Boráros Square

2022. szeptember 10. 10:00
The Petőfi Bridge is perhaps the least known bridge in inner city Budapest. It is not a spectacular creation, it is not photographed by visiting tourists, but still, from a traffic point of view, it is one of the most important crossings in the city. The bridge was handed over 85 years ago, on 12 September 1937, back then it was called Horthy Miklós Bridge.
2022. január 25. 09:00
The tram has belonged to the scenery of the outer ring road for almost a quarter of a century now. Traffic on the ring road is unthinkable without it, but there was a time when trams were not enough, so from 1932, for 57 years, buses also ran on the Outer Ring Road. They started on 25 January, 1932, just 90 years ago.
2021. február 6. 11:00
In 1920 a new chapter began in the life of the Hangya Cooperative, which once had shops all over the country. The company decided to celebrate the upcoming 25th anniversary of its creation by building a new headquarters. The art deco-style building designed by Dénes Györgyi was completed quickly at present-day 30 Közraktár Street. The proud palace has stood for one hundred years on the three plots, highlighting the former success of the Hangya Cooperative.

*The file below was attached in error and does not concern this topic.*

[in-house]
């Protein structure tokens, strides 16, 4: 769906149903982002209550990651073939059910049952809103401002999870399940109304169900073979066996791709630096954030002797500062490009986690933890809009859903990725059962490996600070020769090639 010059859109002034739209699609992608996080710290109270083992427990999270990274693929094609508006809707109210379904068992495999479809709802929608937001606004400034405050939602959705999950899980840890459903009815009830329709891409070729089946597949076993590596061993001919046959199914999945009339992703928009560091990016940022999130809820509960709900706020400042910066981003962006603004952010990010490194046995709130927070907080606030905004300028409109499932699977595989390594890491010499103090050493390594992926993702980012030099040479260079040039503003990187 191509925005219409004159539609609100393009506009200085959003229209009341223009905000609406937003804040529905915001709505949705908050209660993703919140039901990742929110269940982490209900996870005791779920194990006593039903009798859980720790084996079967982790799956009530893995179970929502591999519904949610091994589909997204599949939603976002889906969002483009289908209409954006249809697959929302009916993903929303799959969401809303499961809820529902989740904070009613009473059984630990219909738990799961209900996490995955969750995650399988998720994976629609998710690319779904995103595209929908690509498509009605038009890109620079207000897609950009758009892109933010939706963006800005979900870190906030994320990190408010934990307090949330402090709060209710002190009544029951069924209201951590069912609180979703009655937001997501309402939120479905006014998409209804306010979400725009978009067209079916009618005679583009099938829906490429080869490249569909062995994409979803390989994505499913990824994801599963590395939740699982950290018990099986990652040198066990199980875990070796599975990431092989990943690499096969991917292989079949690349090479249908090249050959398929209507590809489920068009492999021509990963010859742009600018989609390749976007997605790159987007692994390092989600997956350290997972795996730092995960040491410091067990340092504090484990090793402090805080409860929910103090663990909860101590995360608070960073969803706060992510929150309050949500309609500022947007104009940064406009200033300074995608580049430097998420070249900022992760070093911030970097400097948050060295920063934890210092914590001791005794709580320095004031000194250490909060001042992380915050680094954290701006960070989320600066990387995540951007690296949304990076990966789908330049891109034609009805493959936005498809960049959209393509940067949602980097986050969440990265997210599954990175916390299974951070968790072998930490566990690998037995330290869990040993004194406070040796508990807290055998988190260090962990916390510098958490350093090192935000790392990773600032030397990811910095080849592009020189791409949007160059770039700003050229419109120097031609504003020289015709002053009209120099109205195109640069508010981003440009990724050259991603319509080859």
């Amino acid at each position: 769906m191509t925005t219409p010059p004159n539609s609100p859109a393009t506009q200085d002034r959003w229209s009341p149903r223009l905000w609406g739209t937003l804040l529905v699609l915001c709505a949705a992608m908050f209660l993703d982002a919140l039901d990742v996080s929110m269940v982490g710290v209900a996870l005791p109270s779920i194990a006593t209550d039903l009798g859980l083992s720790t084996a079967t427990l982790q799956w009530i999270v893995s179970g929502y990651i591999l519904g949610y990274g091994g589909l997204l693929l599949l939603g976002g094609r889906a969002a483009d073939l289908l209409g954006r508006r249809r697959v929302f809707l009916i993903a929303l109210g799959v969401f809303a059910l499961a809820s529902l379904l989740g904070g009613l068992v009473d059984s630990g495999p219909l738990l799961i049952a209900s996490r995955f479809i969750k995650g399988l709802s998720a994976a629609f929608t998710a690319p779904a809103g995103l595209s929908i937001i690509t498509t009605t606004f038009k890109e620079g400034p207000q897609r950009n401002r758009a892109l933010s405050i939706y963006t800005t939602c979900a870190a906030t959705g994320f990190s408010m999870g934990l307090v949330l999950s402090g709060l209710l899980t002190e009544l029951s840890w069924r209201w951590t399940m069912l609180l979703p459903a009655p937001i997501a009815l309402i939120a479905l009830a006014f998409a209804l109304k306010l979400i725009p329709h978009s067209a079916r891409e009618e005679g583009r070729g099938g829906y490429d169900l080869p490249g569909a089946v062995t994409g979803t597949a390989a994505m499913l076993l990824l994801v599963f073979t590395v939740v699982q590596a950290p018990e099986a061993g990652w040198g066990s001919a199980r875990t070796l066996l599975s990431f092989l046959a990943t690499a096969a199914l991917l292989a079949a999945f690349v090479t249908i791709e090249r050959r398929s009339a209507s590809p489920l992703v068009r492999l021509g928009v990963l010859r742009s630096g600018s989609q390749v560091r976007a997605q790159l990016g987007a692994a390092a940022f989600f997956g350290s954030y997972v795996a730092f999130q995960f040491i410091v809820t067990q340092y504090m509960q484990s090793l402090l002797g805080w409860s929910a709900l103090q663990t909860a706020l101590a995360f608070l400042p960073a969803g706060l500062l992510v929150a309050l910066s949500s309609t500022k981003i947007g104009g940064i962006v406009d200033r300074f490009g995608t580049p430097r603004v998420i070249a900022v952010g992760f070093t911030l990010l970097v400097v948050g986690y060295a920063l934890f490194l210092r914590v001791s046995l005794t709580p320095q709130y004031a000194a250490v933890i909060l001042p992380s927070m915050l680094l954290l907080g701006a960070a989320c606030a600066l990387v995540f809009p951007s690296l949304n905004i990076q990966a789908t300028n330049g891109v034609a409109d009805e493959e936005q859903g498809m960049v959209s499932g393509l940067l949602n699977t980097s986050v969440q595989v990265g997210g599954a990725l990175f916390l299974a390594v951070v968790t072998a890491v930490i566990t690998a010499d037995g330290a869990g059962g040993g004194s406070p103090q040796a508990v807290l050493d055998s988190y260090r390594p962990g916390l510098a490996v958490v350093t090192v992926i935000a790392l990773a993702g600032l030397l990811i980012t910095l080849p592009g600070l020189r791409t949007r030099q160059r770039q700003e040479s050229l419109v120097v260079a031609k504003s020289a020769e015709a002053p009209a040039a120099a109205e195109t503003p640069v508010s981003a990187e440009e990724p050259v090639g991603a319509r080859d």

2020. november 20. 09:00
Following the devastation of World War II a series of temporary bridges were constructed in Budapest to ensure movement around the city. One of these was the Petőfi Pontoon Bridge, which was named after the fact that it connected Petőfi Square in Pest, with Döbrentei Square in Buda, not far from the ruins of Erzsébet Bridge. However, the population quickly became to use the slightly more ingenious name, Böske Bridge, Böske being a common Hungarian nickname for Erzsébet or Elizabeth. The name Petőfi Bridge was later inherited by a completely different structure.
2020. november 17. 09:00
Budapest is a city of constant change. This is especially true for parts of the city that were once industrial centres or served these industries. The decaying remains of 100–150-year-old factories are often called rust belts. While the future of many of these areas remains uncertain, some examples have been completely transformed and given an entirely new lease on life. Over the past 25 years, the Millennium City Centre has sprouted where the Danube-Bank Freight Station once stood and has become such an area.